5. I don’t agree that “it is reasonable to expect the Affordable Care Act will continue this trend toward MA, as people gain experience with exchange based health insurance.” I don’t think PPACA matters one way or the other. What in the world does a web site have to do with it? People choose to add Part C to their Medicare Part A and B coverage primarily because Part C has an annual out of pocket (OOP) limit and FFS Medicare does not, and because Parts A, B and C combined (the only way you can buy C) is typically less expensive than Part A and B plus a private Medigap supplement and drug plan. The tradeoff is networked providers. As long as that combination of benefit vs. drawback stays in its current balance, public Part C Medicare Advantage plans will grow in popularity.

    [Secondarily, people on Medicare Parts A and B choose public Part C supplement plans because they typically include benefits not included with Part A and B plus a private Medigap supplement. These include annual physicals, fewer crazy rules (like your colonoscopy is “free” unless we find a polyp, admitted vs. observed differences, and that three-nights-admitted to an acute care hospital stuff) and to a lesser extent eyeglass, hearing-aid and dental discounts. I complement you for not throwing in the typical left-wing slur on seniors concerning gym membership discounts but you hit every other note in the anti-choice songbook.]

    In addition to dealing with the current facts in furthering Medicare reform debate, word choice and emphasis is also important. The fees (as opposed to premiums) paid with Medicare trust fund money by private insurers on behalf of FFS Medicare beneficiaries “are also determined administratively,” also “based in part on historical spending patterns where the patient lives.” Why call that out for Medicare beneficiaries with capitated plans but not for Medicare beneficiaries with FFS plans?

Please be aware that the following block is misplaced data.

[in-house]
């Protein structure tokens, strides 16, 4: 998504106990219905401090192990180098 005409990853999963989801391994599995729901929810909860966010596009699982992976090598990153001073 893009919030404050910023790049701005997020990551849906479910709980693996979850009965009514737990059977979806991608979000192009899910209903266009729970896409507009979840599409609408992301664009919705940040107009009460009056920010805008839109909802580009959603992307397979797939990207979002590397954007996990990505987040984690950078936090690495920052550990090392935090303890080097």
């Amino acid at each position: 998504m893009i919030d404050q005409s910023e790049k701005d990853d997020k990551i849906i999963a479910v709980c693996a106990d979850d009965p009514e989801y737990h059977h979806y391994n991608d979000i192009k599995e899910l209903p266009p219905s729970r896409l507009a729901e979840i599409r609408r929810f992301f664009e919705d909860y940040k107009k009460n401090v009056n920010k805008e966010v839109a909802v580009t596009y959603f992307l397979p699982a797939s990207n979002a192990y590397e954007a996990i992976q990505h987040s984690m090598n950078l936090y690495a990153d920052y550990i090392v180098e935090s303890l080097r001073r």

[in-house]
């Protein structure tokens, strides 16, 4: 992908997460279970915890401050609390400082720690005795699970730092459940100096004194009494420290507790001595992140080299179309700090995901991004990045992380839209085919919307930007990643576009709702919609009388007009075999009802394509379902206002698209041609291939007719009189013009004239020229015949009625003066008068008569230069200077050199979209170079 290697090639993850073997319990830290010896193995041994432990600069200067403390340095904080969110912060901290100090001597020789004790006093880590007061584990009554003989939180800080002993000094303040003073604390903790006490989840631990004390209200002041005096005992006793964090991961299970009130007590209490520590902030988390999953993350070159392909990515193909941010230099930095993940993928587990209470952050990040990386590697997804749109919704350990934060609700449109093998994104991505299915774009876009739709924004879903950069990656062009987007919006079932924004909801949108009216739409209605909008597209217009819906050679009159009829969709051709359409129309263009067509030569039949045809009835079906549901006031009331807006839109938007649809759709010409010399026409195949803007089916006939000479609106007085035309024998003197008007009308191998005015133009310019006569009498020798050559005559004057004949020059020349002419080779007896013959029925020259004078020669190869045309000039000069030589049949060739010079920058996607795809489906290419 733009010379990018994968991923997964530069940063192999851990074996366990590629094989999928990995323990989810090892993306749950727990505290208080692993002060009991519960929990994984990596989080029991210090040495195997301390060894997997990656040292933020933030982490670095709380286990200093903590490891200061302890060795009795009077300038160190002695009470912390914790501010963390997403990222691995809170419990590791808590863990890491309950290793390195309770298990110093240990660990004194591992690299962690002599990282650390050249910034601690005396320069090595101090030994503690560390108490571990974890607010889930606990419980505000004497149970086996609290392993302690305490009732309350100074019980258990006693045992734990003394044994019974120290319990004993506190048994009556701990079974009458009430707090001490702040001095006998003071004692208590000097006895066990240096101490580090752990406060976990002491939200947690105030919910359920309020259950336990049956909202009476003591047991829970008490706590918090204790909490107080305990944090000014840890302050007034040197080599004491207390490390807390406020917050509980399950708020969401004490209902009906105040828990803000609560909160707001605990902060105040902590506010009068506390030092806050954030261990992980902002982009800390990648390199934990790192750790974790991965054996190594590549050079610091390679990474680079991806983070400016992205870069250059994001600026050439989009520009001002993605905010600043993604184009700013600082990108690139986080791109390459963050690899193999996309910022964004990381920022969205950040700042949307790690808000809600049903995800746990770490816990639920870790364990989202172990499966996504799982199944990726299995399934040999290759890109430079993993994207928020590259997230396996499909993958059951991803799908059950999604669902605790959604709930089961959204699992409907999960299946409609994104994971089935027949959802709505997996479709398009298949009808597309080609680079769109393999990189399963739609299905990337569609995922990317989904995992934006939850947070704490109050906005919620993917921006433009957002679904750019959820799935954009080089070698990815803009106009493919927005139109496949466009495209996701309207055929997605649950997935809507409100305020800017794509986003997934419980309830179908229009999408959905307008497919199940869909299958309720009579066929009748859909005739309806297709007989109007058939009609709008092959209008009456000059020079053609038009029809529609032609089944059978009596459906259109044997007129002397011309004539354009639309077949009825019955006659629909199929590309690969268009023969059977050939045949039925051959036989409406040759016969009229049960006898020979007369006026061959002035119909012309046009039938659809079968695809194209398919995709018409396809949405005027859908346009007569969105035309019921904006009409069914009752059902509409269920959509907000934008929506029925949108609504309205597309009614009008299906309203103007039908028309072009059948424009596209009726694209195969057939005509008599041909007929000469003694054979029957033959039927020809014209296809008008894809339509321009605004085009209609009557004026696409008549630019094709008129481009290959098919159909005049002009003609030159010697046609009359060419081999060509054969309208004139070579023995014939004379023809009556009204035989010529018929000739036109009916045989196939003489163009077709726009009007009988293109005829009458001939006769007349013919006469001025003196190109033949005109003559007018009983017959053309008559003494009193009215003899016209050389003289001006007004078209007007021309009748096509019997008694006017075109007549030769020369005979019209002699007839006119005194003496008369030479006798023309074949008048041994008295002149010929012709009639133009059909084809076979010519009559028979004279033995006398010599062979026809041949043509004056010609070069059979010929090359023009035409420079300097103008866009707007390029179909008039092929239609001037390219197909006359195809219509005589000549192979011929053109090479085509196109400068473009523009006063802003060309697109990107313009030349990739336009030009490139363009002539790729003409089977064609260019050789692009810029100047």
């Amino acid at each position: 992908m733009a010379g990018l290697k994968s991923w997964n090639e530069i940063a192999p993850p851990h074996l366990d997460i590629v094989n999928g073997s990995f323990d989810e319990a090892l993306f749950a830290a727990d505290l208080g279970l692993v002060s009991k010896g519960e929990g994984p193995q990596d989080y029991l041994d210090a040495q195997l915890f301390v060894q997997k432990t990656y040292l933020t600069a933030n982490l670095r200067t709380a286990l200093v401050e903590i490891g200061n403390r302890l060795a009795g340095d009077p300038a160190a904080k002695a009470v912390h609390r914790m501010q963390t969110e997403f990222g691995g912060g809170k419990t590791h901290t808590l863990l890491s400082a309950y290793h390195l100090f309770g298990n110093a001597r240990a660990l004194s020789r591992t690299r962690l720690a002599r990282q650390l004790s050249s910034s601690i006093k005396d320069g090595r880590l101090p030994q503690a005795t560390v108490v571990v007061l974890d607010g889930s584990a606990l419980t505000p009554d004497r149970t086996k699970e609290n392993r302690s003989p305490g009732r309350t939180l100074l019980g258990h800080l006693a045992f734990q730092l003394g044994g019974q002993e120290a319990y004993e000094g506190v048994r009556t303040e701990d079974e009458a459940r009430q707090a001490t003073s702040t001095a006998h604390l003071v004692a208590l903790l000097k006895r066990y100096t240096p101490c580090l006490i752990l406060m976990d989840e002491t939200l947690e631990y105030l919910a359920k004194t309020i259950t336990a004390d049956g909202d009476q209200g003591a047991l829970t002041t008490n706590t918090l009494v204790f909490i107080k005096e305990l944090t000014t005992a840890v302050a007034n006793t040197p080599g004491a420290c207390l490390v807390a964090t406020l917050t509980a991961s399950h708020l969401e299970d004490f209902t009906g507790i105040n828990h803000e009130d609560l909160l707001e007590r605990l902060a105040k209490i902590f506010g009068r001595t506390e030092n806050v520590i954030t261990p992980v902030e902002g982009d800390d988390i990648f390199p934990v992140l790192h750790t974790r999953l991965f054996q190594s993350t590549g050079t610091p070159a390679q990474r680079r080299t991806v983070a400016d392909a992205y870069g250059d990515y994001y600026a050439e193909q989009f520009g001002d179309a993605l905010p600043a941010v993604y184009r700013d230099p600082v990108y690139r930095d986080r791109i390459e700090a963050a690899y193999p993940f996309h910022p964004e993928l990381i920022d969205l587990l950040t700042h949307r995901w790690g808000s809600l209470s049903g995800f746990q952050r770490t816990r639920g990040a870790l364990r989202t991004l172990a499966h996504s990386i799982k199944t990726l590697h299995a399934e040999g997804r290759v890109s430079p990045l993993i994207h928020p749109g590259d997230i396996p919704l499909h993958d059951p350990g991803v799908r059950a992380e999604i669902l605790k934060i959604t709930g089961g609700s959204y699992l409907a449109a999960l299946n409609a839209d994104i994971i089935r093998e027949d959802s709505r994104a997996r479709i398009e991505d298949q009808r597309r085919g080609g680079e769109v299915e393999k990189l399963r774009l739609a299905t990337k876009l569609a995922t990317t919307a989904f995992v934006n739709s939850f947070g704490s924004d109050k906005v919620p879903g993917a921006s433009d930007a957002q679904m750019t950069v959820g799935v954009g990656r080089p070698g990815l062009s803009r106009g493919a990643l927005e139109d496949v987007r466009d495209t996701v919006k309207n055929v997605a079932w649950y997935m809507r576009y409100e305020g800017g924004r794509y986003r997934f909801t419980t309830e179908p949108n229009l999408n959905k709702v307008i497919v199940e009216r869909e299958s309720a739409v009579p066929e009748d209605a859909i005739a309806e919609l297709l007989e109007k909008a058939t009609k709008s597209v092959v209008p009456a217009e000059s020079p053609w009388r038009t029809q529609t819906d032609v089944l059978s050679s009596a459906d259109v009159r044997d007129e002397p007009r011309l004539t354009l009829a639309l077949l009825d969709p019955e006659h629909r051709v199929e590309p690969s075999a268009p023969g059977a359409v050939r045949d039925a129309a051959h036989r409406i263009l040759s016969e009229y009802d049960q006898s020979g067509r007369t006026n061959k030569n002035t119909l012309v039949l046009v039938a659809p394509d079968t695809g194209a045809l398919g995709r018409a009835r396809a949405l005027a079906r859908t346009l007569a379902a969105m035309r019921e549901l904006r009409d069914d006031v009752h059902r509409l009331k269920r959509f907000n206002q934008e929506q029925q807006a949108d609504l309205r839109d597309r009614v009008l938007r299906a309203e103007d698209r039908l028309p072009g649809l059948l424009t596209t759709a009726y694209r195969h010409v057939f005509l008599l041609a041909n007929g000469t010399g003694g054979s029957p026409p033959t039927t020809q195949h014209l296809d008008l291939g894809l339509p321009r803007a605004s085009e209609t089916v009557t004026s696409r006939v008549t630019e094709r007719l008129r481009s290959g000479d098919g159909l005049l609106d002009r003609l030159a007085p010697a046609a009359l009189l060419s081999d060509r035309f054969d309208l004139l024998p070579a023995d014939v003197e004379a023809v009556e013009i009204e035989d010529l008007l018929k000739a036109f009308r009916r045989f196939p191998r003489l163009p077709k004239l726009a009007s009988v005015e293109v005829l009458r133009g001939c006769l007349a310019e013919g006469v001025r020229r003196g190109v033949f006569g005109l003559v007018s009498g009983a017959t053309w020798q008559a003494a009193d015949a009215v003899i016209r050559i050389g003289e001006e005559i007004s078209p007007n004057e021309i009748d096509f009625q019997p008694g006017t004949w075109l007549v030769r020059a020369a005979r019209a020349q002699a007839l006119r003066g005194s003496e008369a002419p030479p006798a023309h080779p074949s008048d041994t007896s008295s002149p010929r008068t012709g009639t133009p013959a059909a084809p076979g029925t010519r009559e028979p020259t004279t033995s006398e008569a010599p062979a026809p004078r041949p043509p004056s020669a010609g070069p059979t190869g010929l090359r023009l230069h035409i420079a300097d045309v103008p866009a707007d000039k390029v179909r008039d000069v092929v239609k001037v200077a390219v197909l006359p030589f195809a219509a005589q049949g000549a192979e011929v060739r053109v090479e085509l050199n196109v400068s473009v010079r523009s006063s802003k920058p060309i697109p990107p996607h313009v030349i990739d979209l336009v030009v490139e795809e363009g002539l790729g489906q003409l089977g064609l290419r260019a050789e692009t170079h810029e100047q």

One of the differences between FFS Medicare and capitated Medicare is that there is no attempt to look at “patient characteristics” in FFS Medicare as a condition of getting the service. Is that one of the possible reasons for the large estimated amount of fraud and waste in FFS Medicare–see Note. But CMS does track the information so there is a place you can do some useful research. The “private plan payment data for the care of beneficiaries” that you say “has never been readily available to researchers” is my personal medical record. Keep your hands off it. You have everything else you need for research on Part C already.

    Notes: And even though it might foster fraud and waste, seniors should be able to choose uncoordinated care if they want. I personally oppose the rebate-payment system and believe all seniors and people on Medicare should get a voucher of equal value adjusted for the cost of living in their county. I think the poor and minority seniors that disproportionately use public Part C Medicare Advantage plans for the benefit and financial advantages noted above should be helped by some other government program.

  2. Pingback: Rounding out the Moon Shot | freeforall